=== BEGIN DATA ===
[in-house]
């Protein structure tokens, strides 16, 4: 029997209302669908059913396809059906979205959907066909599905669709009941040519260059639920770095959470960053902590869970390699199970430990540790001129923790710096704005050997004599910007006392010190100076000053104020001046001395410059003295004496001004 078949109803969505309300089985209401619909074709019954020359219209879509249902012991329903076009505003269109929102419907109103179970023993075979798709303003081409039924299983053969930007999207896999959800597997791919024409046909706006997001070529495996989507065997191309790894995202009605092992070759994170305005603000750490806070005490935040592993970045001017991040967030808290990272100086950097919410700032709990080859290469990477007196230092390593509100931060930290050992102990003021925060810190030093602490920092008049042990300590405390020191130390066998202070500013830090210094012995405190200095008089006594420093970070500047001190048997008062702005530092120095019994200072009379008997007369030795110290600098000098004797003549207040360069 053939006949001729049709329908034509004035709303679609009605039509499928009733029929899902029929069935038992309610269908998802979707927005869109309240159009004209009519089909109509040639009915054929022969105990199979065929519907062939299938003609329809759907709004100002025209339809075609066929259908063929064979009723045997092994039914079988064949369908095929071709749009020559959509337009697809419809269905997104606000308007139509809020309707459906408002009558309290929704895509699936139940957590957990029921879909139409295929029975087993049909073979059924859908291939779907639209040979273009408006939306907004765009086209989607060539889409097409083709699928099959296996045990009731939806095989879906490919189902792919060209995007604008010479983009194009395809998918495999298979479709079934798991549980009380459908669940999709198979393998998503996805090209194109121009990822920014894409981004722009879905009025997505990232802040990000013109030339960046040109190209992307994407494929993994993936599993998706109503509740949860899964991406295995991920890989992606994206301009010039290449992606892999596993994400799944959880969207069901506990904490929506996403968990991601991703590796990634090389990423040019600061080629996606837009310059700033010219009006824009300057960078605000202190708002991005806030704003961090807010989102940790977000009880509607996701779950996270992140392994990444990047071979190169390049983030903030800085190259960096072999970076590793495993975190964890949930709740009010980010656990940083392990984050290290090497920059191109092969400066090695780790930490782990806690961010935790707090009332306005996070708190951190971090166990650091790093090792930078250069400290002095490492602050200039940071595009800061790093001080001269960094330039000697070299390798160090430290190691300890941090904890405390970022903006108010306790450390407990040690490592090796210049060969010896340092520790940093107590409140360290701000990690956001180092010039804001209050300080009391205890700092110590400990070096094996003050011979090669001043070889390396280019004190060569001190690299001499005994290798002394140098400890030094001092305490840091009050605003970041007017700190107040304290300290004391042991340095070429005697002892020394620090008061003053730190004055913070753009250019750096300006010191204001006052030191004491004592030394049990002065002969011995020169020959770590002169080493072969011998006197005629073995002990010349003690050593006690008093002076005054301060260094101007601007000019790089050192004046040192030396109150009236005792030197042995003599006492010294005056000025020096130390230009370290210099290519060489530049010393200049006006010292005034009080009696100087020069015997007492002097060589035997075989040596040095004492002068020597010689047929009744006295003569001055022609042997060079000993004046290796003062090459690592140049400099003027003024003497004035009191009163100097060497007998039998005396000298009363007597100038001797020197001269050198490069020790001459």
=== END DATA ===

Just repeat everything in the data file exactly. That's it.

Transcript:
[in-house]
């Protein structure tokens, strides 16, 4: 029997209302669908059913396809059906979205959907066909599905669709009941040519260059639920770095959470960053902590869970390699199970430990540790001129923790710096704005050997004599910007006392010190100076000053104020001046001395410059003295004496001004 078949109803969505309300089985209401619909074709019954020359219209879509249902012991329903076009505003269109929102419907109103179970023993075979798709303003081409039924299983053969930007999207896999959800597997791919024409046909706006997001070529495996989507065997191309790894995202009605092992070759994170305005603000750490806070005490935040592993970045001017991040967030808290990272100086950097919410700032709990080859290469990477007196230092390593509100931060930290050992102990003021925060810190030093602490920092008049042990300590405390020191130390066998202070500013830090210094012995405190200095008089006594420093970070500047001190048997008062702005530092120095019994200072009379008997007369030795110290600098000098004797003549207040360069 053939006949001729049709329908034509004035709303679609009605039509499928009733029929899902029929069935038992309610269908998802979707927005869109309240159009004209009519089909109509040639009915054929022969105990199979065929519907062939299938003609329809759907709004100002025209339809075609066929259908063929064979009723045997092994039914079988064949369908095929071709749009020559959509337009697809419809269905997104606000308007139509809020309707459906408002009558309290929704895509699936139940957590957990029921879909139409295929029975087993049909073979059924859908291939779907639209040979273009408006939306907004765009086209989607060539889409097409083709699928099959296996045990009731939806095989879906490919189902792919060209995007604008010479983009194009395809998918495999298979479709079934798991549980009380459908669940999709198979393998998503996805090209194109121009990822920014894409981004722009879905009025997505990232802040990000013109030339960046040109190209992307994407494929993994993936599993998706109503509740949860899964991406295995991920890989992606994206301009010039290449992606892999596993994400799944959880969207069901506990904490929506996403968990991601991703590796990634090389990423040019600061080629996606837009310059700033010219009006824009300057960078605000202190708002991005806030704003961090807010989102940790977000009880509607996701779950996270992140392994990444990047071979190169390049983030903030800085190259960096072999970076590793495993975190964890949930709740009010980010656990940083392990984050290290090497920059191109092969400066090695780790930490782990806690961010935790707090009332306005996070708190951190971090166990650091790093090792930078250069400290002095490492602050200039940071595009800061790093001080001269960094330039000697070299390798160090430290190691300890941090904890405390970022903006108010306790450390407990040690490592090796210049060969010896340092520790940093107590409140360290701000990690956001180092010039804001209050300080009391205890700092110590400990070096094996003050011979090669001043070889390396280019004190060569001190690299001499005994290798002394140098400890030094001092305490840091009050605003970041007017700190107040304290300290004391042991340095070429005697002892020394620090008061003053730190004055913070753009250019750096300006010191204001006052030191004491004592030394049990002065002969011995020169020959770590002169080493072969011998006197005629073995002990010349003690050593006690008093002076005054301060260094101007601007000019790089050192004046040192030396109150009236005792030197042995003599006492010294005056000025020096130390230009370290210099290519060489530049010393200049006006010292005034009080009696100087020069015997007492002097060589035997075989040596040095004492002068020597010689047929009744006295003569001055022609042997060079000993004046290796003062090459690592140049400099003027003024003497004035009191009163100097060497007998039998005396000298009363007597100038001797020197001269050198490069020790001459």